Ges­ture that shook the world

When two African Amer­i­can sprint­ers raised their fists in a Black Power salute at the Mex­ico Olympics 50 years ago, the in­ci­dent sent shock­waves around the globe

Daily Express - - INSIDE POLITICS - By Jane War­ren

IT WAS a sig­nal of re­sis­tance and de­fi­ance that is con­sid­ered one of the most overtly po­lit­i­cal ges­tures in the his­tory of sport – and one which con­tin­ues to res­onate to­day, nearly 50 years later.

On Oc­to­ber 16, 1968, at the sum­mer Olympic Games in Mex­ico City, the medals for the men’s 200me­tre sprint were hung around the necks of US ath­letes Tom­mie Smith (gold) and John Car­los (bronze) as the Star-Span­gled Ban­ner be­gan to play.

It was then that the two men solemnly bowed their heads and raised their black-gloved fists. They kept them raised un­til the Amer­i­can na­tional an­them had fin­ished.

Their iconic Black Power salute shocked the world. It was a time of enor­mous racial ten­sion in the United States, and the ges­ture was front-page news.

The two men took their stand just four years af­ter Congress had passed the Civil Rights Act, and in the wake of the as­sas­si­na­tions of Bobby Kennedy and Martin Luther King Jr – within two months of each other – ear­lier that year.

Mil­lions were out­raged. But mil­lions more were thrilled by two high-achiev­ing sports­men ex­press­ing their dis­il­lu­sion­ment with a na­tion that so of­ten fell short of its prom­ises of equal­ity for all.

Yet their mo­ment on the podium was to cost them dear – con­se­quences which they were pre­pared to face with their eyes wide open.

“The first thing I thought was, the shack­les have been bro­ken,” said Car­los, now 73, in a re­cent in­ter­view as he cast his mind back. “I had a moral obli­ga­tion to step up. Moral­ity was a far greater force than the rules and reg­u­la­tions [the Olympic Com­mit­tee] had.”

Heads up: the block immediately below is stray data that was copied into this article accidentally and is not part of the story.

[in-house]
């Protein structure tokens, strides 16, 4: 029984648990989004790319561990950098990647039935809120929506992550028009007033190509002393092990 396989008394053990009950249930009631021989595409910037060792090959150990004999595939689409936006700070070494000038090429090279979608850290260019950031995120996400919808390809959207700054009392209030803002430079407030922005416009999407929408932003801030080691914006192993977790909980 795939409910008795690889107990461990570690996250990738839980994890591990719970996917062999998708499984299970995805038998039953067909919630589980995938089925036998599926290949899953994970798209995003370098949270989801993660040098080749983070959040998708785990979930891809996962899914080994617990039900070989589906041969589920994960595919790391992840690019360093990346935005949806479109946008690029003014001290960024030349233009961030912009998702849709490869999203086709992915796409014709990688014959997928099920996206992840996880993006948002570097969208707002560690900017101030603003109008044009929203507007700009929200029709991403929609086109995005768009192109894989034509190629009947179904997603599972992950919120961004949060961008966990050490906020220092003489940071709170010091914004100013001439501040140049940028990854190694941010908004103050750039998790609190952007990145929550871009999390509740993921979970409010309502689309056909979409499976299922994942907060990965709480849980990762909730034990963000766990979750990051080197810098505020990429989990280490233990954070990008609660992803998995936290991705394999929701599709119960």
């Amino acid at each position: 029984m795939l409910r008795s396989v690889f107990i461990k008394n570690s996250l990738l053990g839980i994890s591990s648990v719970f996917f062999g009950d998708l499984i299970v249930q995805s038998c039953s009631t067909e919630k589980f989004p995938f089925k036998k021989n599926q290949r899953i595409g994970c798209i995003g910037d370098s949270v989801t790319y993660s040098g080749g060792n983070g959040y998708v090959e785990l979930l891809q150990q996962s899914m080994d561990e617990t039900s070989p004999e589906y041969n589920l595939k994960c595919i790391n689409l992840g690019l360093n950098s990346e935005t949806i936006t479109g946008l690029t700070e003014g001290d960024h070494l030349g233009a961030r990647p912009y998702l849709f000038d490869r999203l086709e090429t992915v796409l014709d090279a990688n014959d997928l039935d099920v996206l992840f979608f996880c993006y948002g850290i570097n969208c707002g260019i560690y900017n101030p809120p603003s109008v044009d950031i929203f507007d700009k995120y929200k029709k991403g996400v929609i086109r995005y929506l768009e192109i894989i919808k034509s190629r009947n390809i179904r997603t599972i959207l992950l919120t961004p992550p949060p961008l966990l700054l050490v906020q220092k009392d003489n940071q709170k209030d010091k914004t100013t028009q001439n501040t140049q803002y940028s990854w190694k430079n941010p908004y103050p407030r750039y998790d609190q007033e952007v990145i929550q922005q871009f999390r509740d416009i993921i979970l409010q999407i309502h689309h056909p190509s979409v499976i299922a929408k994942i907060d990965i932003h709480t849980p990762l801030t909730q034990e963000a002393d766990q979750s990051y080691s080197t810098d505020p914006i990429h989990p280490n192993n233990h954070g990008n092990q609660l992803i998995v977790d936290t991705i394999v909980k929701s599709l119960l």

As he ex­plained in his book The John Car­los Story, in the sec­onds be­tween mount­ing the podium and the an­them start­ing he found him­self re­flect­ing upon the ex­hor­ta­tions of Martin Luther King and Mal­colm X to “be true to your­self even when it hurts”, and think­ing about the hard­ships his own fam­ily had en­dured as black Amer­i­cans.

His fi­nal thought be­fore the band played? “Damn, when this thing is done, it can’t be taken back.”

And in that fi­nal mo­ment of re­flec­tion, he and Smith, now 74, raised their arms.

“You could have heard a frog p*** on cot­ton,” he wrote. “There’s some­thing aw­ful about hear­ing 50,000 peo­ple go silent, like be­ing in the eye of a hur­ri­cane.”

And then the dam burst. As the na­tional an­them played, the crowd be­gan to boo them. Then some peo­ple be­gan to scream the na­tional an­them. Taunts gave way to jeer­ing as mis­siles landed on the arena floor and racist abuse seared the air. “The fire,” writes Car­los, “was all around me… they screamed it to the point where it seemed less a na­tional an­them than a bar­baric call to arms.”

HOW­EVER, although the protest had been some­thing that the two ath­letes had care­fully planned, one as­pect wasn’t. The iconic pho­to­graph of their raised fists re­veals that while Smith’s right hand gave the tra­di­tional Black Power ges­ture, Car­los saluted with his left.

The other man on the podium – the Aus­tralian sil­ver medal­list Peter Nor­man – may not have raised ei­ther hand but it later emerged he had been in­stru­men­tal in or­ches­trat­ing events be­hind the scenes.